This is a perfect example of why I think almost all short sales are complete and utter bullshit. They aren’t actually for sale, at least not at the ficitional low ball prices they have on the listing.
Oh yeah, and I like the subtle realtor speak for “house is sliding off it’s fountain” thing with the geotechnic inspection. They probably didn’t know that when it was $799k-so now they do, they decide to raise the price by over $200k! Beyond stupid.
Off it’s fountain! LOL. I mean foundation, of course.
Mr. Mortgage shouldn’t be too worried about bank profits. CRE will surely finish the job that RRE started.
My understanding is that it’s mostly the smaller, regional banks that are hardest hit by CRE. They got into that market because they couldn’t compete with the ‘big boys’ in the consumer home loan market.
On a side note, CR has some info on loan mods based on an article in the NYT…
The California Department of Real Estate warns consumers that many dubious loan modification companies have organized themselves as law firms solely to allow them to collect upfront fees, even though the lawyers have little, if anything, to do with the services provided. The department cautions consumers against hiring such companies.
Thanks Ron, some of those same lawyer/loan mod companies also include realty services. They suck you in based on getting legal help, and the next thing you know you’re loan mod isn’t going through, and you need to short sell.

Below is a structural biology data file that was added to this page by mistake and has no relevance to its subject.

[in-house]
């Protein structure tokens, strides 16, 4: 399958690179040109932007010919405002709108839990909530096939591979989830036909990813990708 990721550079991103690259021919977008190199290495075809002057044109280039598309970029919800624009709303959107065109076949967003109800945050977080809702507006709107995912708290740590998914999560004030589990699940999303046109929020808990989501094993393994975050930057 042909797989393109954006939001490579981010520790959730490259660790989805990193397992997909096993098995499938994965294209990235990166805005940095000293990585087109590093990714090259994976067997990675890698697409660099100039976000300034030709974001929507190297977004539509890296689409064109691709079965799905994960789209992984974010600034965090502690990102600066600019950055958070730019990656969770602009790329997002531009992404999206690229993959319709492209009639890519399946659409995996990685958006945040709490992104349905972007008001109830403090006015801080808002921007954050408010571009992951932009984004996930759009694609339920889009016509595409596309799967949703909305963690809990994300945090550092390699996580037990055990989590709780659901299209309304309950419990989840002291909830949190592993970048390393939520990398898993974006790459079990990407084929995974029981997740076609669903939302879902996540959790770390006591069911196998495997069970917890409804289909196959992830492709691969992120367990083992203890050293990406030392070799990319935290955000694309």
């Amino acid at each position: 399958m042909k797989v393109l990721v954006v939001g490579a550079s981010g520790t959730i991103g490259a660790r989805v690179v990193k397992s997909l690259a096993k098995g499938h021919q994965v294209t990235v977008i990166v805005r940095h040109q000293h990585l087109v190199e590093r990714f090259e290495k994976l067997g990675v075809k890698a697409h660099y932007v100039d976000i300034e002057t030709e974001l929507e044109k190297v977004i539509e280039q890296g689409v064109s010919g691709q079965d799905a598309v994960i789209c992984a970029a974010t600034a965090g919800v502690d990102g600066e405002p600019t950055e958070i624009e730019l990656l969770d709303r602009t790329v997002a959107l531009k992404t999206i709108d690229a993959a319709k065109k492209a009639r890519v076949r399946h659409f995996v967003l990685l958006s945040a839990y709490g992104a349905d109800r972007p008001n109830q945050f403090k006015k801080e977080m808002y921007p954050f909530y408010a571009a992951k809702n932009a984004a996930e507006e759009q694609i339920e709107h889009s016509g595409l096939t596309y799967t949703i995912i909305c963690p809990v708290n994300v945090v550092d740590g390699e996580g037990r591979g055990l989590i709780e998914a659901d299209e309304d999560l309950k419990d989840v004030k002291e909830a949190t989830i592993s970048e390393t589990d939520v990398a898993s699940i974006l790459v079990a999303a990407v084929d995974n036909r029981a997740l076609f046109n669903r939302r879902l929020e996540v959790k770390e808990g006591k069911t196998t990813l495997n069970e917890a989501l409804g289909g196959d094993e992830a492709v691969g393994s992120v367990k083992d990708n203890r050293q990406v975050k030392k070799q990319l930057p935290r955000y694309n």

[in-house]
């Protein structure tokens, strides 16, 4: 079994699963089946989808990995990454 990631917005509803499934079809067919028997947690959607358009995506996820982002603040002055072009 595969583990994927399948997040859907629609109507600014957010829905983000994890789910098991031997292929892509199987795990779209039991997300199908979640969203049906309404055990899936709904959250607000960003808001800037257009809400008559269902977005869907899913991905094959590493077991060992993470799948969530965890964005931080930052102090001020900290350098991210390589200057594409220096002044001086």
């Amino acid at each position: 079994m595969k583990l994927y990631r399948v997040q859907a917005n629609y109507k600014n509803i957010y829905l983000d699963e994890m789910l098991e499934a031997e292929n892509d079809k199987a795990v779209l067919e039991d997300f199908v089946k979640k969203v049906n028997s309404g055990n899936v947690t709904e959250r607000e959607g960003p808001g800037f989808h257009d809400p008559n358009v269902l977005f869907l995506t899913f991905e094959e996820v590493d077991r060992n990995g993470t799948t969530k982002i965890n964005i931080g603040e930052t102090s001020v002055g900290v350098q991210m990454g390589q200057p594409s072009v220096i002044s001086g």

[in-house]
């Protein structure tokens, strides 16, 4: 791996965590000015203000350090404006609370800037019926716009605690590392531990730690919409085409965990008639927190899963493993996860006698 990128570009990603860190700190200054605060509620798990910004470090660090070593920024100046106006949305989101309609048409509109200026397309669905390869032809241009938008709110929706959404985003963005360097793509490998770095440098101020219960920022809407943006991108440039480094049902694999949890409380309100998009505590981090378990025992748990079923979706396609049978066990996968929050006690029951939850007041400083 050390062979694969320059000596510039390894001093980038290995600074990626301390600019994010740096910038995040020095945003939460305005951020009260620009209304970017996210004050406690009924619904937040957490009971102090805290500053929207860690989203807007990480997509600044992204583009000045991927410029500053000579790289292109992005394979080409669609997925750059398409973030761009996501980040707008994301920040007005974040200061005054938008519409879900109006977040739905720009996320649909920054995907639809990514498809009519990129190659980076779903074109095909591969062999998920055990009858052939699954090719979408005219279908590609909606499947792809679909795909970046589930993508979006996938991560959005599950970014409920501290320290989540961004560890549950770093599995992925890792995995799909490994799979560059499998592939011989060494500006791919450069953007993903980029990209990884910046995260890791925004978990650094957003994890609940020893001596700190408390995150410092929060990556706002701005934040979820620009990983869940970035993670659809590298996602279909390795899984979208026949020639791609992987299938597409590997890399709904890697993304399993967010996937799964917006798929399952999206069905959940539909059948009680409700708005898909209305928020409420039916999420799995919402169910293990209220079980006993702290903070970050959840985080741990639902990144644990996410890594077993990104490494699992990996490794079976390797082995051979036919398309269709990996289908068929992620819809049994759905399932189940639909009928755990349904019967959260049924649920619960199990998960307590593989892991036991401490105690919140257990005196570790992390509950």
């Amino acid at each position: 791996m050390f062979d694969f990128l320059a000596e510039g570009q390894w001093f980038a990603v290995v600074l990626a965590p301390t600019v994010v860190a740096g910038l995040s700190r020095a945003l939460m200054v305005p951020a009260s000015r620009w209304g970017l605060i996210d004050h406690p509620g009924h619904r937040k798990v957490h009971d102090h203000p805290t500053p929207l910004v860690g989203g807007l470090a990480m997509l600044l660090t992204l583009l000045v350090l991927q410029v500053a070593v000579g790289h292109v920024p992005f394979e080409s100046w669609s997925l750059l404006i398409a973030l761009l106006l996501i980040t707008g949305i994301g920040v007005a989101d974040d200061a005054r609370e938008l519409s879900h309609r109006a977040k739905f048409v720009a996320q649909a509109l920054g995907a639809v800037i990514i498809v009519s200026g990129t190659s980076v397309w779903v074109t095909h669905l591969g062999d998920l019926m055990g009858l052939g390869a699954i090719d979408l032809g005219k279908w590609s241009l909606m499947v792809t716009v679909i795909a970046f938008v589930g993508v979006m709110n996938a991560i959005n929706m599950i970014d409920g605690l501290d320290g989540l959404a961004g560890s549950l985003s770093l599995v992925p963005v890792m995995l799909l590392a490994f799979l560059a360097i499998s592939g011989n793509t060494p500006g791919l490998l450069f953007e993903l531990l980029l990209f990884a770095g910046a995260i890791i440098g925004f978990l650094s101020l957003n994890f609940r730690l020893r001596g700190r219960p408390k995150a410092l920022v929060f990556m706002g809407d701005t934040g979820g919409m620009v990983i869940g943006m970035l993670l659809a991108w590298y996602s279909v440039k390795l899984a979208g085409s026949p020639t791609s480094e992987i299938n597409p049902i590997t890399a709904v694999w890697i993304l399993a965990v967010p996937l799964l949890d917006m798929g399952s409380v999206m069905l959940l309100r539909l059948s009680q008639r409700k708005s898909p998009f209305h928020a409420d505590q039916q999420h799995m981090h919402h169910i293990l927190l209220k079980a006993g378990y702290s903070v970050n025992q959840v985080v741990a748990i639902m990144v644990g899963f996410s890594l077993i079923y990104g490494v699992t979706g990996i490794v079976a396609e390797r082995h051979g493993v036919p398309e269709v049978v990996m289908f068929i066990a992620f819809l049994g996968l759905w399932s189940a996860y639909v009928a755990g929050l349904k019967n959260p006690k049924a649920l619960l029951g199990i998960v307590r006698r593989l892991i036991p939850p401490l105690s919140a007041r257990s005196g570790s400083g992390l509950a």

My understanding is that it’s mostly the smaller, regional banks that are hardest hit by CRE.
“Hardest hit” is correct. CRE will kill’em left and right. FFDIC on CR is talking about 1000+ total bank failures, and I agree.
The big boys (BOFA, etc.) are TBTF so it hardly matters to their survival, but ongoing RRE/CRE/CC issues will impair their profits for years to come.
It looks like banks will be doing more hoarding than lending…
Banks have failed to make adequate provision for the losses on loans and securities they face before the end of next year … U.S. banks may incur about $470 billion of losses and writedowns by the end of 2010, which may cause the banks to be unprofitable in the period …
“Large loan losses have yet to be recognized in the banking system,” Moody’s said. “We expect to see rising provisioning needs well into 2010.”